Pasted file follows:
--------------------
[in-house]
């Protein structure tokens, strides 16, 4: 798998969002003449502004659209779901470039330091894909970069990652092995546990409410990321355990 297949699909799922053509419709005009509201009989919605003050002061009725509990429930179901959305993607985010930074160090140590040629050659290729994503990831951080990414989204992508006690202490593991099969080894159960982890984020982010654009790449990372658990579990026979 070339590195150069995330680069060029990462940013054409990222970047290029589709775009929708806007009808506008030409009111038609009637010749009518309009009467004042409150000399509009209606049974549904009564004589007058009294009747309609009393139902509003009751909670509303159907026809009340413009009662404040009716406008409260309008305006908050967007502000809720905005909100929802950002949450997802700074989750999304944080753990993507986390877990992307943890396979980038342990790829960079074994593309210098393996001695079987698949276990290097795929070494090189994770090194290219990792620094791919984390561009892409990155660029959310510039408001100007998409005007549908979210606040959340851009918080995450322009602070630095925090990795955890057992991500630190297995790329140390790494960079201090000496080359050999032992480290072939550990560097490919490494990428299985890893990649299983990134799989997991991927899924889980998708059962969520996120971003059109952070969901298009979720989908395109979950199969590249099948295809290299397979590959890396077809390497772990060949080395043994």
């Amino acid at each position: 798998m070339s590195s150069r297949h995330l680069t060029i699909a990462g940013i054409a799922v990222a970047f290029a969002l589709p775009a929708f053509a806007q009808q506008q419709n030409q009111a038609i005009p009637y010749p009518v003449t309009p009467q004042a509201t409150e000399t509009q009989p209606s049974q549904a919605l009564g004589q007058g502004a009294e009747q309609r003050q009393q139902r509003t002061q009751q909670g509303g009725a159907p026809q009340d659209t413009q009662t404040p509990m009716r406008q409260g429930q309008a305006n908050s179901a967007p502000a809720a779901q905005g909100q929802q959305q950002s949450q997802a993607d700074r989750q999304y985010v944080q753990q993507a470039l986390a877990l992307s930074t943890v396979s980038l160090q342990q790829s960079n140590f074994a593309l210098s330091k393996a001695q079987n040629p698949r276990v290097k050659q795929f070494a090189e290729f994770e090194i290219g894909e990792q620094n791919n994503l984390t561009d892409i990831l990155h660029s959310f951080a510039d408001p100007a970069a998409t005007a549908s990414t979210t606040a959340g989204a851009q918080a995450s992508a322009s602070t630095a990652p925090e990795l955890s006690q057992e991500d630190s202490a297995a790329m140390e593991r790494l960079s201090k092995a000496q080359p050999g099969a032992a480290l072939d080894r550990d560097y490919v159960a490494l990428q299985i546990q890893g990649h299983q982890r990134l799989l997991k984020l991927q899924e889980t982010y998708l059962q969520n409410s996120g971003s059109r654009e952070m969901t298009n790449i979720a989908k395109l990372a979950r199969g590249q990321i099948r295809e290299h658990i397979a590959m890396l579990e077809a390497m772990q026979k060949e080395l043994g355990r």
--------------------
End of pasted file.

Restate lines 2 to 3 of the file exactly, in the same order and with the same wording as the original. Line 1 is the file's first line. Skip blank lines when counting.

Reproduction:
């Protein structure tokens, strides 16, 4: 798998969002003449502004659209779901470039330091894909970069990652092995546990409410990321355990 297949699909799922053509419709005009509201009989919605003050002061009725509990429930179901959305993607985010930074160090140590040629050659290729994503990831951080990414989204992508006690202490593991099969080894159960982890984020982010654009790449990372658990579990026979 070339590195150069995330680069060029990462940013054409990222970047290029589709775009929708806007009808506008030409009111038609009637010749009518309009009467004042409150000399509009209606049974549904009564004589007058009294009747309609009393139902509003009751909670509303159907026809009340413009009662404040009716406008409260309008305006908050967007502000809720905005909100929802950002949450997802700074989750999304944080753990993507986390877990992307943890396979980038342990790829960079074994593309210098393996001695079987698949276990290097795929070494090189994770090194290219990792620094791919984390561009892409990155660029959310510039408001100007998409005007549908979210606040959340851009918080995450322009602070630095925090990795955890057992991500630190297995790329140390790494960079201090000496080359050999032992480290072939550990560097490919490494990428299985890893990649299983990134799989997991991927899924889980998708059962969520996120971003059109952070969901298009979720989908395109979950199969590249099948295809290299397979590959890396077809390497772990060949080395043994």
């Amino acid at each position: 798998m070339s590195s150069r297949h995330l680069t060029i699909a990462g940013i054409a799922v990222a970047f290029a969002l589709p775009a929708f053509a806007q009808q506008q419709n030409q009111a038609i005009p009637y010749p009518v003449t309009p009467q004042a509201t409150e000399t509009q009989p209606s049974q549904a919605l009564g004589q007058g502004a009294e009747q309609r003050q009393q139902r509003t002061q009751q909670g509303g009725a159907p026809q009340d659209t413009q009662t404040p509990m009716r406008q409260g429930q309008a305006n908050s179901a967007p502000a809720a779901q905005g909100q929802q959305q950002s949450q997802a993607d700074r989750q999304y985010v944080q753990q993507a470039l986390a877990l992307s930074t943890v396979s980038l160090q342990q790829s960079n140590f074994a593309l210098s330091k393996a001695q079987n040629p698949r276990v290097k050659q795929f070494a090189e290729f994770e090194i290219g894909e990792q620094n791919n994503l984390t561009d892409i990831l990155h660029s959310f951080a510039d408001p100007a970069a998409t005007a549908s990414t979210t606040a959340g989204a851009q918080a995450s992508a322009s602070t630095a990652p925090e990795l955890s006690q057992e991500d630190s202490a297995a790329m140390e593991r790494l960079s201090k092995a000496q080359p050999g099969a032992a480290l072939d080894r550990d560097y490919v159960a490494l990428q299985i546990q890893g990649h299983q982890r990134l799989l997991k984020l991927q899924e889980t982010y998708l059962q969520n409410s996120g971003s059109r654009e952070m969901t298009n790449i979720a989908k395109l990372a979950r199969g590249q990321i099948r295809e290299h658990i397979a590959m890396l579990e077809a390497m772990q026979k060949e080395l043994g355990r």